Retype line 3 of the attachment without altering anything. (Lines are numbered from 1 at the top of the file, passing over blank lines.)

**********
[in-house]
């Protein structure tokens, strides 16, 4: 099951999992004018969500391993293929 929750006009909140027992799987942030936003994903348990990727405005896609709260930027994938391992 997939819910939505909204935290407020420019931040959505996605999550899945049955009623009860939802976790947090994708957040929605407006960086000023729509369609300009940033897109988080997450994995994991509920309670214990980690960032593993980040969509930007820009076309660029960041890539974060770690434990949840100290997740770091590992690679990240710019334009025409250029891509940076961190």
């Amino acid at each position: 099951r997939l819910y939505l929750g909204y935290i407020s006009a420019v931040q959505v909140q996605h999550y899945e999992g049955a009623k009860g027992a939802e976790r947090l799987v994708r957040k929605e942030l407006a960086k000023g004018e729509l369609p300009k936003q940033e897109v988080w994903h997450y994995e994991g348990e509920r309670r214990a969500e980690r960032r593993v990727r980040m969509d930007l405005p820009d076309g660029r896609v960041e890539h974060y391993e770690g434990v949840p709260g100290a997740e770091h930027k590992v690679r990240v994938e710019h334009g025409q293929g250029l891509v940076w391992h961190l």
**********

């Amino acid at each position: 099951r997939l819910y939505l929750g909204y935290i407020s006009a420019v931040q959505v909140q996605h999550y899945e999992g049955a009623k009860g027992a939802e976790r947090l799987v994708r957040k929605e942030l407006a960086k000023g004018e729509l369609p300009k936003q940033e897109v988080w994903h997450y994995e994991g348990e509920r309670r214990a969500e980690r960032r593993v990727r980040m969509d930007l405005p820009d076309g660029r896609v960041e890539h974060y391993e770690g434990v949840p709260g100290a997740e770091h930027k590992v690679r990240v994938e710019h334009g025409q293929g250029l891509v940076w391992h961190l």